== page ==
Direct democracy: innovations in democracy
by George Hatjoullis
To describe direct democracy as an innovation is a little disingenuous. One of the earliest forms of democracy, Athenian democracy, was direct. There were no political parties and people did not elect representatives to vote on issues. The enfranchised citizenship (which was eligible male freemen) turned up and voted on issues directly. Officials of government were part elected and part chosen by lottery. Today, the enfranchised citizenship is more or less every one of a certain age but one should not let the narrower base of Athenian democracy distract from the interesting feature; it was direct.
Direct democracy may sound a little impractical in a country of 60 million people but it may not be. The jury system selects a representative 12 people from the general population (note it excludes lawyers) to judge the evidence presented by counsel. The jury is guided on points of law by the judge but the assessment is up to the 12 jurors. None has any specific training in making such judgements. Yet their assessment will determine the liberty of a fellow citizen. Direct representation within the legal process already exists and it works rather well. The principle could be extended further.
Representative democracy involves electing representatives to vote on legislation on our behalf. They need not have any specific skills other than inspiring our confidence. In practice, the eligible candidates are selected by party organisations. These parties offer a core philosophy which is then translated into a specific bundle of policies. In representative democracy the electoral choice is limited to a few bundles of policies. Moreover, the elected representatives and the parties make a career out of being representatives and become preoccupied with keeping their jobs rather than actually representing the will of the people. The process does not seem to be working very well as there is widespread disillusionment and disengagement with the political process. This allows a small, self-serving, elite to dominate the process of government. Unchecked power is prone to corruption. The habit of power is prone to corruption. Some changes are necessary to revitalise the process and encourage the population to remain engaged in the political process.
A first step was suggested in the previous blog; introduce compulsory voting but offer the option of none-of-the-above on the ballot paper. In addition one might place a quorum on the number of votes that must be cast for all candidates in order for the election be valid. Failure to reach the quorum invalidates the election and the government stays in power but is unable to enact any new legislation. This would force the elite to engage the people and ask why so many have opted for none-of-the-above. If all is well few would opt for none-of-the-above. This simple innovation would effectively re-engage the increasingly alienated electorate. However, this is essentially a ‘time-out’ function and does not answer the question of how to fully re-energize the political process. Perhaps a little more directness in the process might do so?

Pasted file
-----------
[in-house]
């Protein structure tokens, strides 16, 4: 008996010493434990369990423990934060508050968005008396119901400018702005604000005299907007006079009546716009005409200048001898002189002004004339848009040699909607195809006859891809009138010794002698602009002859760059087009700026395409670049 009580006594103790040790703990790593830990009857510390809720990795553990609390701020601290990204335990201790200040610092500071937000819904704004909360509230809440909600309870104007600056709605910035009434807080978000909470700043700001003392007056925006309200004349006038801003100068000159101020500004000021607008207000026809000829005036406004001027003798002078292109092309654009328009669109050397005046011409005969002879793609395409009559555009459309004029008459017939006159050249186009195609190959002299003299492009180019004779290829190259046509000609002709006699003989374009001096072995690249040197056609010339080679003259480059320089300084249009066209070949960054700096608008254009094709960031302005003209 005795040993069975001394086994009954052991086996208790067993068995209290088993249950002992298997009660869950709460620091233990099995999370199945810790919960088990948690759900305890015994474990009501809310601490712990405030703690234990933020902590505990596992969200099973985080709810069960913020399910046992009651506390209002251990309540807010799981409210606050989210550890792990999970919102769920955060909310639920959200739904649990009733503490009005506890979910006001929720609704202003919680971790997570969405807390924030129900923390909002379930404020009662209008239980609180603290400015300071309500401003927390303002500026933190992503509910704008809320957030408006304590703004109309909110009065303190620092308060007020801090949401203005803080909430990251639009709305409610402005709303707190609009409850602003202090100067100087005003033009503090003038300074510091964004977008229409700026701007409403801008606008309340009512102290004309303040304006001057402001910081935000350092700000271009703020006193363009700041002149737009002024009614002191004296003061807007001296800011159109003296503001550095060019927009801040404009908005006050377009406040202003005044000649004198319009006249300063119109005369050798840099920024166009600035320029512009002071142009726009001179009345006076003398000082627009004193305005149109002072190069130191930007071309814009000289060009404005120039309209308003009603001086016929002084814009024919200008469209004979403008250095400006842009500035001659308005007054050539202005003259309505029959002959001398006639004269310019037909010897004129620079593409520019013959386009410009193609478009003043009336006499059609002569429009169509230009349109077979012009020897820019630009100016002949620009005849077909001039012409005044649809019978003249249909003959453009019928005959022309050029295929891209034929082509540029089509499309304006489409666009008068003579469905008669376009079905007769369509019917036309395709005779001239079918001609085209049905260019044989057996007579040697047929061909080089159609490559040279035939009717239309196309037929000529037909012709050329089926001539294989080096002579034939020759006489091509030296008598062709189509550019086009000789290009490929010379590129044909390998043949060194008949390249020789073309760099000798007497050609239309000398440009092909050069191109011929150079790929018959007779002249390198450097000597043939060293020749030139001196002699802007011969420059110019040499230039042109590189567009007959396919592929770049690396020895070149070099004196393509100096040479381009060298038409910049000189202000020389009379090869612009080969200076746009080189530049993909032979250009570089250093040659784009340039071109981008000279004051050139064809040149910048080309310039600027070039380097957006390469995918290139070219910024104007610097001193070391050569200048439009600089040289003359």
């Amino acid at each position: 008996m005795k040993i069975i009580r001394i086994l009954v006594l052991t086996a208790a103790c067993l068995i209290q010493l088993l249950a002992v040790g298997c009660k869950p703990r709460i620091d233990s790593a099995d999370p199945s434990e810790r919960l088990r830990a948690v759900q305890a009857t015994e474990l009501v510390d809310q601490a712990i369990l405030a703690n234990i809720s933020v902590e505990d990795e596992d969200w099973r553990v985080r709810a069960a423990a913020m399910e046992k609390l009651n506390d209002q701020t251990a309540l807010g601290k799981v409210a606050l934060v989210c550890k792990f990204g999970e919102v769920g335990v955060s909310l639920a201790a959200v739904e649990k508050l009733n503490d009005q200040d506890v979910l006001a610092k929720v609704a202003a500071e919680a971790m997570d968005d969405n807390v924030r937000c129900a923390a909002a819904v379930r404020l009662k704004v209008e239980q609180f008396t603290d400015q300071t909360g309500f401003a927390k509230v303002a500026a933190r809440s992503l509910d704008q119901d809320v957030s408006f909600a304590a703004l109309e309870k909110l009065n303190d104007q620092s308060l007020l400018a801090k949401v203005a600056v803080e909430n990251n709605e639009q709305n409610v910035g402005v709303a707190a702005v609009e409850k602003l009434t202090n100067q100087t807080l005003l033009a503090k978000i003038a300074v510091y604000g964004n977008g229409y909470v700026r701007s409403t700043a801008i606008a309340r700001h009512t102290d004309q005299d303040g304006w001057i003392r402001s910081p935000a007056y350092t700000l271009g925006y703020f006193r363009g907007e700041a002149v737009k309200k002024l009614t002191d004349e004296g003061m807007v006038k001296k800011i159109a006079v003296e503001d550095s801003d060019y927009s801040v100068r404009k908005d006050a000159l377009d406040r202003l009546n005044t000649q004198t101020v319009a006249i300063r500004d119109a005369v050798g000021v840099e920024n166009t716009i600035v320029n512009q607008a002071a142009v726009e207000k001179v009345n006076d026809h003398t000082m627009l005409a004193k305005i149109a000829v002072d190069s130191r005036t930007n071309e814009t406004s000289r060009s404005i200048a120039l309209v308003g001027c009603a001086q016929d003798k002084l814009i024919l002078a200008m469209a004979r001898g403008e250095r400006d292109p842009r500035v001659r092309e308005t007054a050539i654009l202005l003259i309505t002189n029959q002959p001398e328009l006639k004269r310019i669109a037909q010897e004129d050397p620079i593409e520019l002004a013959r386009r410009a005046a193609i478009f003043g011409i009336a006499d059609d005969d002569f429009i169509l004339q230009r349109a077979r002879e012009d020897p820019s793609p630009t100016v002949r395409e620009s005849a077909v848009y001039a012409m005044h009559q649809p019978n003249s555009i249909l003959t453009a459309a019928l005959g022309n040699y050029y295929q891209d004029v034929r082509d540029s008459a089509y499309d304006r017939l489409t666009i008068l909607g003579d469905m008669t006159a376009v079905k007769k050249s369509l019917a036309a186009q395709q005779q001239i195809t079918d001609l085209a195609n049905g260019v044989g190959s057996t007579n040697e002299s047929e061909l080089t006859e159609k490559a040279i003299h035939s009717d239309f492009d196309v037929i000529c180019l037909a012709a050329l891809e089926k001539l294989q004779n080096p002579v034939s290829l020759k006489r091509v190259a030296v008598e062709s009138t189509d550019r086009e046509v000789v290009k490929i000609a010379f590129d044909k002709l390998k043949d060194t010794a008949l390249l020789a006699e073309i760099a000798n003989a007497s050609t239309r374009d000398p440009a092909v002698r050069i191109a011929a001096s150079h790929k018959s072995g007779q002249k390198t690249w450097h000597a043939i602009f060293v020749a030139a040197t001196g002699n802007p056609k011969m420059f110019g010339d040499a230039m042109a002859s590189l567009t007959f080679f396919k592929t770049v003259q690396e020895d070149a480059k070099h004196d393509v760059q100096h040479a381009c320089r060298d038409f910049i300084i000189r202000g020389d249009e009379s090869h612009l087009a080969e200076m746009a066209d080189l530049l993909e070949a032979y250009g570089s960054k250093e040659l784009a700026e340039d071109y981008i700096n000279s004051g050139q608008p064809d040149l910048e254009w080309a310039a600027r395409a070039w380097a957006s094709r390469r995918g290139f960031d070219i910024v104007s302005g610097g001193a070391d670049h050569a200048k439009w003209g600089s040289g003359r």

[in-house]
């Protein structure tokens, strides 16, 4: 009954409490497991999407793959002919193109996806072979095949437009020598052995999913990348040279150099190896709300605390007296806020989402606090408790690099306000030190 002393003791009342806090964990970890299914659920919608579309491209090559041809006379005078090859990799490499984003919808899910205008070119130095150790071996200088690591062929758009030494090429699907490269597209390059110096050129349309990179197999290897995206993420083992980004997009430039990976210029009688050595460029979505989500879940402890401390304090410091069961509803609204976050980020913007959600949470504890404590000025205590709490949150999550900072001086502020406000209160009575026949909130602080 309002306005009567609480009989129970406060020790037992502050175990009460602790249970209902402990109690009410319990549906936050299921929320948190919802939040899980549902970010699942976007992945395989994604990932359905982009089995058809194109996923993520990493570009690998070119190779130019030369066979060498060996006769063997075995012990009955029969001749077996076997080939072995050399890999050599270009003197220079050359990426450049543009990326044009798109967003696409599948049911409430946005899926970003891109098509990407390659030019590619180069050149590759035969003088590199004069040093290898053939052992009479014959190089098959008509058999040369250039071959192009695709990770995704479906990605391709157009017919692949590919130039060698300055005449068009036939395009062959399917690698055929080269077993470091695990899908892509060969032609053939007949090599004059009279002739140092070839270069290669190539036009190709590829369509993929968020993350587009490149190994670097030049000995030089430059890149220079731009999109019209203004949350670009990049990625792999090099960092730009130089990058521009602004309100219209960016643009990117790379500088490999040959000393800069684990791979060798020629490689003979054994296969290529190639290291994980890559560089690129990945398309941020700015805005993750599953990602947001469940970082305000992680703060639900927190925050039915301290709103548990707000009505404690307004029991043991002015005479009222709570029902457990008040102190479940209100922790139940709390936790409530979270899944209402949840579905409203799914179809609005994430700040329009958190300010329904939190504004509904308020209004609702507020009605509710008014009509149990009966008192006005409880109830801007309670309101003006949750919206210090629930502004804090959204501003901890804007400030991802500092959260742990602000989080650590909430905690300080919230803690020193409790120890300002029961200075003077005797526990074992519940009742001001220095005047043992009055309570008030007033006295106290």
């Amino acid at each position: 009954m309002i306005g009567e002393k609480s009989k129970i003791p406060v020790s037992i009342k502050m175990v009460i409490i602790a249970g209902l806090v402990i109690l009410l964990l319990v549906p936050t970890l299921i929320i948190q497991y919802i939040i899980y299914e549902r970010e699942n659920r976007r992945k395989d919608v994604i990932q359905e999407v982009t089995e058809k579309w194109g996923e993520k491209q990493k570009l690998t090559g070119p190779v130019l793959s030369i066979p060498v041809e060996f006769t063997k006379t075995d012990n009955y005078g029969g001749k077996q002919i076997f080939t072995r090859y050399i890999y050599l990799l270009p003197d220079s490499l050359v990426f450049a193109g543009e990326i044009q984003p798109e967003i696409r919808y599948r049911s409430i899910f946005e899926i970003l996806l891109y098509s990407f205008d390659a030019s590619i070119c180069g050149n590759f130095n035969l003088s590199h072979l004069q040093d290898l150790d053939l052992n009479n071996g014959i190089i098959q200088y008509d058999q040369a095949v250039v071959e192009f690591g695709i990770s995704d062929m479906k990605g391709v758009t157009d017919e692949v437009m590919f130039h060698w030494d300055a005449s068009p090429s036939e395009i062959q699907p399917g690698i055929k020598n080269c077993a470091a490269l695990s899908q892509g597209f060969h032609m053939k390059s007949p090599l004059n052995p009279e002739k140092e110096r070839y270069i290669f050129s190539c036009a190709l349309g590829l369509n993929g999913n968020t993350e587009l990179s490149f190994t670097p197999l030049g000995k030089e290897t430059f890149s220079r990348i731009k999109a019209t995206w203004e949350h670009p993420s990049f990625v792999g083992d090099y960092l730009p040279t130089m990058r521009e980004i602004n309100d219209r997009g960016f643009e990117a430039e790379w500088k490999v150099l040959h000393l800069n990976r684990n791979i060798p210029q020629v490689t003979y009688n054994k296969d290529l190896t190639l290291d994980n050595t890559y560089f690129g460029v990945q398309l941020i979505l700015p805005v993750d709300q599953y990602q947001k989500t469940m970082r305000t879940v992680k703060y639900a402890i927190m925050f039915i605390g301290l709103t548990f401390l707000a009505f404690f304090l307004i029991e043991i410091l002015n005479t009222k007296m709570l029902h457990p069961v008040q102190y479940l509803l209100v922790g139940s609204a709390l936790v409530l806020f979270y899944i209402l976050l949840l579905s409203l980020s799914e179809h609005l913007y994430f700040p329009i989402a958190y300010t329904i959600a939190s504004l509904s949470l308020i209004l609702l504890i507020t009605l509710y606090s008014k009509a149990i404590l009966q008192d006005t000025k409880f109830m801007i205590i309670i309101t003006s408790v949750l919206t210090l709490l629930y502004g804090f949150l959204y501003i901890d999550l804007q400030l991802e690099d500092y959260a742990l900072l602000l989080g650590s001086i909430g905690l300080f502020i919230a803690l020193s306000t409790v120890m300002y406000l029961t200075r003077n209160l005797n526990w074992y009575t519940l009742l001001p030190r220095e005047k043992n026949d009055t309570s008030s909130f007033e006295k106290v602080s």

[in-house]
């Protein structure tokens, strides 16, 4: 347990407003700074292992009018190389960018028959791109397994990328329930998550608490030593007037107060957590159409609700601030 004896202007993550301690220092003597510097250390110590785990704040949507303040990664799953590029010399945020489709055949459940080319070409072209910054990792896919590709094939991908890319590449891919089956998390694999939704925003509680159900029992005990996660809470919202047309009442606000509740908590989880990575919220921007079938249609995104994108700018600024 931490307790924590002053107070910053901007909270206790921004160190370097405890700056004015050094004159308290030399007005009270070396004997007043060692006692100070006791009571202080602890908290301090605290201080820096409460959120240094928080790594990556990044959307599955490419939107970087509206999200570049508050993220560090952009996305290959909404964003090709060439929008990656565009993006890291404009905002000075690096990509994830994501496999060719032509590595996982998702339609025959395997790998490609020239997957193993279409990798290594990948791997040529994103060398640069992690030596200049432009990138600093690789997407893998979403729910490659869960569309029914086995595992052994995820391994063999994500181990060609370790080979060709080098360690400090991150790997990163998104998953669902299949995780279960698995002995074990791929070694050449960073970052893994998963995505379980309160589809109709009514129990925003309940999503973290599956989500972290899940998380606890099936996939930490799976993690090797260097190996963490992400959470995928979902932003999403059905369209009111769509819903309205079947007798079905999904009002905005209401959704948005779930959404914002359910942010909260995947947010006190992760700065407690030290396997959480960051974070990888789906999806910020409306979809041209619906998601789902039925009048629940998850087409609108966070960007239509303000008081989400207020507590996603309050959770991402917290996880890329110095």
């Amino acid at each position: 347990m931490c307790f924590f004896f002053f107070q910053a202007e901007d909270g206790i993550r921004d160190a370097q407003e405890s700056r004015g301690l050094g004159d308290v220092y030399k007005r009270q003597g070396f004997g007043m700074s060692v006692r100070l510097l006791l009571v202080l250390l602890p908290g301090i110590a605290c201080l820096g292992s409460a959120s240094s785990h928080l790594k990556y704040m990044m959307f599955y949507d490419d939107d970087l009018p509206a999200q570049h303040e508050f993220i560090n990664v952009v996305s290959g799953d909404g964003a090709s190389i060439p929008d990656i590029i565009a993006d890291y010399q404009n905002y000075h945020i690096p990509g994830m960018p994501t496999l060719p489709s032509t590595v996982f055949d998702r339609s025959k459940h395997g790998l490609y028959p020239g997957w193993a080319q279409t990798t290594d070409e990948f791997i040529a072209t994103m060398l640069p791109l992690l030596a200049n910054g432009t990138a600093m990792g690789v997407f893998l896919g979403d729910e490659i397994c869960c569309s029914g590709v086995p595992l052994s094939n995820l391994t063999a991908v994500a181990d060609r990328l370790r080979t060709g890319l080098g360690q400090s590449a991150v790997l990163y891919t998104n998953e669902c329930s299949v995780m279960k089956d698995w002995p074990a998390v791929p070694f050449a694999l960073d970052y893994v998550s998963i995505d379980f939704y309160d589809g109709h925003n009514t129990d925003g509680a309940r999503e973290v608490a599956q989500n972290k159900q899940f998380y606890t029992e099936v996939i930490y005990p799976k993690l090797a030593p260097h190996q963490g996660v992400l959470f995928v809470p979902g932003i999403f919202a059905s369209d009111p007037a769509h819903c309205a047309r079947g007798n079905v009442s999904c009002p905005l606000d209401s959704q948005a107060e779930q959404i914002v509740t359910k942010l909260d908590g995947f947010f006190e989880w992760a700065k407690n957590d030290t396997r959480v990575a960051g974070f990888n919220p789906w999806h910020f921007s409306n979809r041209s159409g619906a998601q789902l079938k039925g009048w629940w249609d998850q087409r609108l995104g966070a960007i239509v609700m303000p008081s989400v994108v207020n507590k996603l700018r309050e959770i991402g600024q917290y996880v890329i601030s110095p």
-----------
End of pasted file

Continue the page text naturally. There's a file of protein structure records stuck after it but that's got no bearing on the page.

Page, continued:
One might do away with constituency representatives and select a house of representatives from the wider population as is done under the jury system. The group could serve for a fixed period (say one year) and service would be compulsory subject to appropriate exceptions. Lawyers could be excluded. Direct elections could elect an executive to serve as the government. This could be done on a party basis as occurs now. A representative chamber could also be elected (the Lords) to scrutinise proposed legislation as occurs now. The essential differences is that the government is elected directly (like the Presidential system in the USA) and the house of representatives (House of Commons) is not elected but selected randomly and for a fixed, relatively short, term. This body would vote on new legislation presented by government.
The possibility that one could end up in parliament voting on legislation would re-engage everyone with the political process. The fact that those voting are ordinary people and not career politicians might also give us more faith in the process. What of competence? First, one must again note that representatives need have no special skills under the present system. They just have to persuade you to elect them. Second, what special skills does a jury have when it sends someone to prison? Finally, what competence is required? A random selection of 600 or so people (it could be more or less) would contain a wide and representative set of skills (except lawyers). There would also be house officials to advise on technical details. The ability to read the language of legislation is all that is required. It might also encourage those that draft legislation to do so in a more accessible way thus enhancing the objective; direct democracy.
Such innovations are major constitutional developments and cannot be taken lightly. The devil is in the detail. However, the representative system is not working, as is evident from the widespread disillusionment with the political process across a wide range of countries. An injection of directness might help. Failure to address this disillusionment may lead to much worse outcomes.